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Manoa 17.2 (2006) 1-11

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Community-association members of the Vaiava, "Sagéco," neighborhood of Fa'a'ā. March 2004.
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Repeta Tiatia of Sagéco, talks with Aimeho Charousset, initiator of a restoration project for disadvantaged neighborhoods. March 2004.

FA'A'Ā: With more than 28,000 people, Fa'a'ā has the largest population of any town in the Islands. A congested district that is the location of both the Tahiti-Fa'a'ā International Airport and many poor immigrants neighborhoods, Fa'a'ā is the port of entry where wealthy global tourism encounters scenes of economic displacement. It should not be surprising that Fa'a'ā has long been the center of social and political movements.

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Near the entrance of Hotuarea, a neighborhood of Fa'a'ā. April 2004.
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A schoolgirl sits reading in Vaiava on the day the minister of housing, Gilles Tefaatau, visits. October 2004.
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A young woman fixes her hair in the communal kitchen in Vaiava. April 2004.
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Oscar Temaru welcomed by two girls as he arrives in Hotuarea to celebrate the completion of the new communal shower-and-toilet building. December 2004.
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While crowds wait for him, Temaru chats with neighborhood residents in Hotuarea just before the celebration.
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Temaru suppporters celebrate the new president's unexpected victory in the territorial elections and the beginning of taui, or change. May 2004.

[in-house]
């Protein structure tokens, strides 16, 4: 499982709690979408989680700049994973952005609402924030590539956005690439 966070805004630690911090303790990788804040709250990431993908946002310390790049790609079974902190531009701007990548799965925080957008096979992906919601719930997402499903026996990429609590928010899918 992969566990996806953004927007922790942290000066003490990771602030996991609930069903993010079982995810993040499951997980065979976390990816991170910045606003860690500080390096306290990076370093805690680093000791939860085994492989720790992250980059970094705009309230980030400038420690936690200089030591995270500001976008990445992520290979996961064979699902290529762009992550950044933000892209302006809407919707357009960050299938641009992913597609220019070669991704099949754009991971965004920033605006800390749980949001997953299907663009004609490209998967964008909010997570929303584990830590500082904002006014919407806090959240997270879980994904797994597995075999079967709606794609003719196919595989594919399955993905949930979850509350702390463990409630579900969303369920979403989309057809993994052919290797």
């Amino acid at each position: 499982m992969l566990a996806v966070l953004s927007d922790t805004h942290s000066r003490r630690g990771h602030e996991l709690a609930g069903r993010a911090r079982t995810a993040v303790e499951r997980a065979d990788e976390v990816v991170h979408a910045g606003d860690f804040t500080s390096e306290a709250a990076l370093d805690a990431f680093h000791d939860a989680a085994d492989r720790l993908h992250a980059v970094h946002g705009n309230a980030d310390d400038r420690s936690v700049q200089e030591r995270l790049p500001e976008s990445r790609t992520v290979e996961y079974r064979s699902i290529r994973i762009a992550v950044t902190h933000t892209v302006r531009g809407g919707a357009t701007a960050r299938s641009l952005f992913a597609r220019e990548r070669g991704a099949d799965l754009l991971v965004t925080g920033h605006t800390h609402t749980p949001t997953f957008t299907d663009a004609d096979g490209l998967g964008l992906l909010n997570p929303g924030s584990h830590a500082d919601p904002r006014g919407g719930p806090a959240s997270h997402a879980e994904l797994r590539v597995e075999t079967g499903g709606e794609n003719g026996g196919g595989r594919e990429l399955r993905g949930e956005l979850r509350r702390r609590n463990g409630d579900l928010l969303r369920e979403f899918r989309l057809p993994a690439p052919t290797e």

Oscar Manutahi Temaru, who was born in Fa'a'ā, was elected the town's mayor in 1983; three years later, he was elected to the Territorial Assembly. In May 2004, Temaru's political party joined with others in the Assembly to form a majority, and Temaru was elected president the following month. In October 2004, a political crisis developed, and Temaru's majority in the Assembly was defeated. Following massive street protests against the actions of the Assembly, new elections were held in early 2005, and Temaru once again became President of French Polynesia.

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Following Temaru's loss of power, new elections were held the following year. A Temaru supporter offers lei of taire flowers in celebration. February 2005.
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Oscar Temaru's supporters await news of the results of the 2004 presidential election, then erupt with emotion as Temaru's victory is announced.
Michel Chansin is a self-taught photographer and author who was born in Tahiti. His most recent book of photographs is Te ata mau: c'est une terre mā'ohi (Au Vent des Îles, 2001). He is the subject of a 2004 film, Un chinois de Pape'ete, which was selected for the 2006 International Oceania Festival of Documentary Films.